Apparently, it’s summer here. That’s what they tell me, at least. The weather rolls day in and day out, a steady low 30-degrees1mid to high 80s in Fahrenheit, US folks. Some days, like yesterday, it rains, a glorious cool moment that glistens the thirsty ground for about 12 hours or so before the earth, like all of us here, guzzle down the water to parts unseen.
Unlike summer in Oregon where the weather unequivocally announces the official start of summer on July 5th2Though, this year, I don’t know. Global warming for sure., or California where the winter bleeds into spring/summer like a slow motion morph, there is no meteorological delimitation here. Rather, the seasons are marked by the shift in attitudes, patterns and discussions.
The first thing I noticed, albeit slowly, since I am not a father myself, is the number of children present during the day. Of course, because school is on holiday now. Beverly was telling me that here they only get one month for summer vacation – the horror – and that month must, I suppose fall mid June to July. I notice as well the increase in expat dads walking around – a surprisingly remarkable feeling in that I am not the only “trailing husband” in these parts, despite the fact that I meet weekly with a group of guys in similar situations.
The other change is that nobody seems to be in town; people have moved away, back home or to their next assignments, timed with the end of the school year, mostly. A lot of people I’ve met are back in the US, or in Europe, visiting with friends and family alike. This knowledge sometimes pricks me, like a pin, when I am feeling the pangs of homesickness. I find myself daydreaming, fantasizing, really, of all the things I want to do when we get our chance to come visit. Beverly has admitted to the same – her desire, to do a run in Napa. Mine? To take a road trip up to Portland in my Mini and party with my friends there3Happy July 1st, y’all!. Dinner and drinks with family, or maybe sitting by the lake in 90-degree weather435 Celsius, rest of the world! and reveling in 30% humidity.
Or maybe, just maybe, make up for lost beer and time a trip with the Oregon Beer Festival. Simple dreams, really.
Flying home from Malaysia had the curious feeling described within this very sentence. We were, for the first time together, flying home to Singapore. We both agreed that it doesn’t quite feel like home yet, which lends itself to a curious feeling of homelessness. But that’s not the right word. Homelessness doesn’t look like a luxury condo in a city like this. I revile at our use of the word and immediately sought out a better one. I’ve settled on “temporary,” but that might just be wild hope running savage through my mind. A better word might be “unattached” – our apartment is nice, quite nice, indeed, but it’s not ours in the way that our house is in Portland.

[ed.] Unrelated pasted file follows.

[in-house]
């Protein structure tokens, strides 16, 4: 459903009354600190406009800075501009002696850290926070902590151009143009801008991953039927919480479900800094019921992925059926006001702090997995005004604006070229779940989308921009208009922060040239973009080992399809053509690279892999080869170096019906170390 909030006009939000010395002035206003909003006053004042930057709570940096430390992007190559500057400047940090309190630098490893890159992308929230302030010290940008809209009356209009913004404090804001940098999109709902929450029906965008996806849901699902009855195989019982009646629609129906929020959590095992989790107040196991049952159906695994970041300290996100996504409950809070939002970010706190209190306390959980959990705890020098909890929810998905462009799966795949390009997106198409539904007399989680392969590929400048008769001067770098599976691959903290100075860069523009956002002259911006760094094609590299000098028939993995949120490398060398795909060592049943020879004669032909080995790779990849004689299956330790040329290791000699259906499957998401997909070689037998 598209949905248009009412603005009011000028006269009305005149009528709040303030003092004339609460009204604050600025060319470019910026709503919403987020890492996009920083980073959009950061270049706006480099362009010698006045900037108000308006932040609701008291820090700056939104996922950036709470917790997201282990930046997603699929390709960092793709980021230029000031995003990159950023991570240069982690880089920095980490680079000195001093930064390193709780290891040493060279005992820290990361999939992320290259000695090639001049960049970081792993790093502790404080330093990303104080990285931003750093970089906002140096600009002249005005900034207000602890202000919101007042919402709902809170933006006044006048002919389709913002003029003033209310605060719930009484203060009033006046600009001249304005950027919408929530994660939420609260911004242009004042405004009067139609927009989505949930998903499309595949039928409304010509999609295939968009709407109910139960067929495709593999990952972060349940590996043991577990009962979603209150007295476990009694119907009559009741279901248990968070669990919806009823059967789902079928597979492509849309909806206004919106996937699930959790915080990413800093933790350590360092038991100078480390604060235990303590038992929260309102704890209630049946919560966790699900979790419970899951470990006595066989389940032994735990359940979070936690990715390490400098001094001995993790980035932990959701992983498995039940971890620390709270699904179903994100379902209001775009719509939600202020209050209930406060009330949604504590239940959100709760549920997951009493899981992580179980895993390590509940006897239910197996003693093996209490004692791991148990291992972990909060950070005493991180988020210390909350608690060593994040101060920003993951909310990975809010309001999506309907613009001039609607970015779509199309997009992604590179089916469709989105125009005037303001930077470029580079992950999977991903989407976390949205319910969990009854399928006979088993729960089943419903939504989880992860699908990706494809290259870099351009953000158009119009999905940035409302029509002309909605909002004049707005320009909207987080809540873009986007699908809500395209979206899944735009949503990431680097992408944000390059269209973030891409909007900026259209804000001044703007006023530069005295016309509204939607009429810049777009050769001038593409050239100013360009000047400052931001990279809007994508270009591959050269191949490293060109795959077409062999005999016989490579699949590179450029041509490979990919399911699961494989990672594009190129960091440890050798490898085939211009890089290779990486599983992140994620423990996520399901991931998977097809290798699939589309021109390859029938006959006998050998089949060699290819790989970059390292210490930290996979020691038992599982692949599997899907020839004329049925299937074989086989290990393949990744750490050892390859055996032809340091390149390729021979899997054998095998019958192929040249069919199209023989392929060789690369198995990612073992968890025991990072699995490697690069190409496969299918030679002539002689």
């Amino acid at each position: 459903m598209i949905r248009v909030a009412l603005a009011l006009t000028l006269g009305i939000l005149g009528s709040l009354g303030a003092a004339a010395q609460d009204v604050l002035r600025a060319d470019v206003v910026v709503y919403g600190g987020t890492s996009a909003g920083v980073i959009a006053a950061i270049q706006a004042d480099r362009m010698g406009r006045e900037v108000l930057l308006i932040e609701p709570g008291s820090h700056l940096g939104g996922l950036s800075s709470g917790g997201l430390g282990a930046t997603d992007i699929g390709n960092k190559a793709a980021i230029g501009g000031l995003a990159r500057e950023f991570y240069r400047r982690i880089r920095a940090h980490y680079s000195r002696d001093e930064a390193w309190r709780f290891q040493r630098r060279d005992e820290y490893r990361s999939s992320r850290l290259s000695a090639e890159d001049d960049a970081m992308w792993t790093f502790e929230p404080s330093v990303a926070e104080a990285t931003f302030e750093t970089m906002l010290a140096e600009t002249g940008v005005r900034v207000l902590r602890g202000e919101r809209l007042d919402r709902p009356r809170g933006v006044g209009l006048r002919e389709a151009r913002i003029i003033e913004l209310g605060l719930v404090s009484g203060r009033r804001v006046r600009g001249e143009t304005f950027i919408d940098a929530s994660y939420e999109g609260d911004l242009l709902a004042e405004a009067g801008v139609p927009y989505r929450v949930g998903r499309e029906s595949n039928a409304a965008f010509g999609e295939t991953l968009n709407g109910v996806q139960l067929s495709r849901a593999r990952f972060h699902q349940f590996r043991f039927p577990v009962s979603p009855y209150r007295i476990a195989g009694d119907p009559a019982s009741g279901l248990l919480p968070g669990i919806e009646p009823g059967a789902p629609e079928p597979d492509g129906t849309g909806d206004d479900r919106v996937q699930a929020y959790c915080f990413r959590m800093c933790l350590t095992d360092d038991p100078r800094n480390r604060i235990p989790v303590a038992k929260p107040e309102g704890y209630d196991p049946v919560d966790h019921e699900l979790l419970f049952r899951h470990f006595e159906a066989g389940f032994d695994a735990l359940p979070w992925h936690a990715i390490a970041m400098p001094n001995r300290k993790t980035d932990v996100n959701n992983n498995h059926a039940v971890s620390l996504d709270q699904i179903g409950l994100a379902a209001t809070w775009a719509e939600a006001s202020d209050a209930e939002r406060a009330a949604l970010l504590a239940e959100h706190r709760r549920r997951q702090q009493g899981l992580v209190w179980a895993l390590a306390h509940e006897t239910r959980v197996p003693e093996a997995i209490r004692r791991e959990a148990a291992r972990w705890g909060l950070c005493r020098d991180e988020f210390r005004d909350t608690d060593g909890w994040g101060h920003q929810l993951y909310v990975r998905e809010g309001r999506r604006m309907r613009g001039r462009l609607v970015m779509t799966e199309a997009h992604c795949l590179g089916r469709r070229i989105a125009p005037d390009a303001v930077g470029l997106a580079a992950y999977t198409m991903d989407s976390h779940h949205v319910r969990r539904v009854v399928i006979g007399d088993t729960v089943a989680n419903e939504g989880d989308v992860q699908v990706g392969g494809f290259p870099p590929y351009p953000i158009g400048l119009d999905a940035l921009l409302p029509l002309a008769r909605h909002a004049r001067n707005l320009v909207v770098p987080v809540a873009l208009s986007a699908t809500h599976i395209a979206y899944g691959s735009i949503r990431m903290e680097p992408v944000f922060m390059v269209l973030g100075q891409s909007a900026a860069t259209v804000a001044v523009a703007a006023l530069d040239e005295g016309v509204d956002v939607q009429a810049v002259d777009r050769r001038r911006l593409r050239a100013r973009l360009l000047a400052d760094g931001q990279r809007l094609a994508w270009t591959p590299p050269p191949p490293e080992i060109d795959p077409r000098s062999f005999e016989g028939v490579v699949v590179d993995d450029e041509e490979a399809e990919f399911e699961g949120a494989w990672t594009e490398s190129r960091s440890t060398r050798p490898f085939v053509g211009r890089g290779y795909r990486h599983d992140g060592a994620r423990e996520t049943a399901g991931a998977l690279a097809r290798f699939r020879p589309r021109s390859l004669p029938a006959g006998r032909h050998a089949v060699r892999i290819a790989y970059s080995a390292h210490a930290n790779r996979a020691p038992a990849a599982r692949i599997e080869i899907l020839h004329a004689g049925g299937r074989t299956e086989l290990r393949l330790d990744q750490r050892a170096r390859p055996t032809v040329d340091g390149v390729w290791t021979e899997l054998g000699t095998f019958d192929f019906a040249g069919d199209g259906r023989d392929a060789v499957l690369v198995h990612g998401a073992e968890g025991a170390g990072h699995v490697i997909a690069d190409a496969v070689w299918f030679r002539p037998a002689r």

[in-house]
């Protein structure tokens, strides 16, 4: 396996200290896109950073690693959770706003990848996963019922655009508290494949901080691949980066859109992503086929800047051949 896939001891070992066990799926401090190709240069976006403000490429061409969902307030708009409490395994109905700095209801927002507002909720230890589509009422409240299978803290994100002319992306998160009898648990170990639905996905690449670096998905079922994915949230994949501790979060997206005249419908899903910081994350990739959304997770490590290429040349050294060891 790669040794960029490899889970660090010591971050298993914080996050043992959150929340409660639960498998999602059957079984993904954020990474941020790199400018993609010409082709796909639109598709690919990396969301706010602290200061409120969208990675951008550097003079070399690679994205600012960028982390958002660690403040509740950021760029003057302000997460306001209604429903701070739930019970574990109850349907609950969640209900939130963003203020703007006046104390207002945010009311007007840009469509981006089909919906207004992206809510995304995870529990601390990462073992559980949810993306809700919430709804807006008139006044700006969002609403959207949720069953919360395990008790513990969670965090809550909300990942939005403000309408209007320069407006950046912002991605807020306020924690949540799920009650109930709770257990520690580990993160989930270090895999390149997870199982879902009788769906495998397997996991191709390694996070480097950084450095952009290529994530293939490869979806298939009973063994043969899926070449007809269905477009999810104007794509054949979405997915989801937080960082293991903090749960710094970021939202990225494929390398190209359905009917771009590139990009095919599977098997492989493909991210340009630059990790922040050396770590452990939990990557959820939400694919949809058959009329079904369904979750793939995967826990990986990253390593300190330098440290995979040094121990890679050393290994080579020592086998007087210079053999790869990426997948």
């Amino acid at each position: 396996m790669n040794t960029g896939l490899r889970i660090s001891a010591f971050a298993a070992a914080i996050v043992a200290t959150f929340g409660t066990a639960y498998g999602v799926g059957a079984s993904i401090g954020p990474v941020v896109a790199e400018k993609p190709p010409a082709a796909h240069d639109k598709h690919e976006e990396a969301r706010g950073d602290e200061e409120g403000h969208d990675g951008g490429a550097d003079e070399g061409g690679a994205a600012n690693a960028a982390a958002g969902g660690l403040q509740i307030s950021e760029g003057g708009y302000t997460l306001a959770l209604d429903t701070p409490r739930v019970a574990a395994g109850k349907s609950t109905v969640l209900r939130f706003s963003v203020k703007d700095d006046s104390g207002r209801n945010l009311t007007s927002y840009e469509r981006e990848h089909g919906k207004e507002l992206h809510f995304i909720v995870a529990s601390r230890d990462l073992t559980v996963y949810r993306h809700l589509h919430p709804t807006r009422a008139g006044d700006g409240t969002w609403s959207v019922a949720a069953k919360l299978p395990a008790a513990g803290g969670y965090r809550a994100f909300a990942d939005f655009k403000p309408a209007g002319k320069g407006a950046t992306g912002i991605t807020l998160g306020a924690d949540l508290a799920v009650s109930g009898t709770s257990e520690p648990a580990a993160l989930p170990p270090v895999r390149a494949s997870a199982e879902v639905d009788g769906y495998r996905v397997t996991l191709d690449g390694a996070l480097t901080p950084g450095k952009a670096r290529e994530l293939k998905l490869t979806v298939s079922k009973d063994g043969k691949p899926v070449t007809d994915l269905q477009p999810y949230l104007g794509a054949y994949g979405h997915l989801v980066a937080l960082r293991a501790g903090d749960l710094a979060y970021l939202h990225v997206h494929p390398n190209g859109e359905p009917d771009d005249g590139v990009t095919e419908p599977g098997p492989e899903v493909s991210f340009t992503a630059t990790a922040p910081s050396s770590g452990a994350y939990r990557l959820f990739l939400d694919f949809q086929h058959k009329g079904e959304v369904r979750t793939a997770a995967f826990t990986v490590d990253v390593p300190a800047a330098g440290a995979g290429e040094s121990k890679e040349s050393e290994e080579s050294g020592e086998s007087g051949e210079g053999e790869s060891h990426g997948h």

But someone else is living in that house right now. Their stuff litters the deck and rooms in arrangements I would not have chosen. We saw the inspection report from the property management company and our tenants are disgustingly well organized and have terribly good taste. My neighbors report that they are just the freaking nicest people, and the green monster5not the wall in Boston, folks rises up along with that burning feeling that I’m about create more salty water, but not from my brow or chest or the five million other places I’ve discovered I can sweat from.
Then I realize that I’m flying home to a city that sits within the middle of Southeast Asia like a gleaming giant, a true pearl; that I just spent a weekend in a place where the tap water was likely unsafe, debris and ruin dotted the lot next to our hotel and this is considered one of the highest standards of living in Southeast Asia6Full disclosure, George Town is REALLY NICE and life there is good. Wait until I get to Cambodia.. Shame burns just as bright as the half-formed tears and I understand that I’m being selfish and petty, and homesickness is a real thing and I should just own it like I do every other emotion.
So I do. Beverly and I sat at the local hawker center eating Korean bbq and rice, quiet on a Sunday night after our time out of town, and I don’t think I’ve ever quite felt closer to her in a long while. The food wasn’t as good as the street food in George Town, but this is home, for now, and life is good.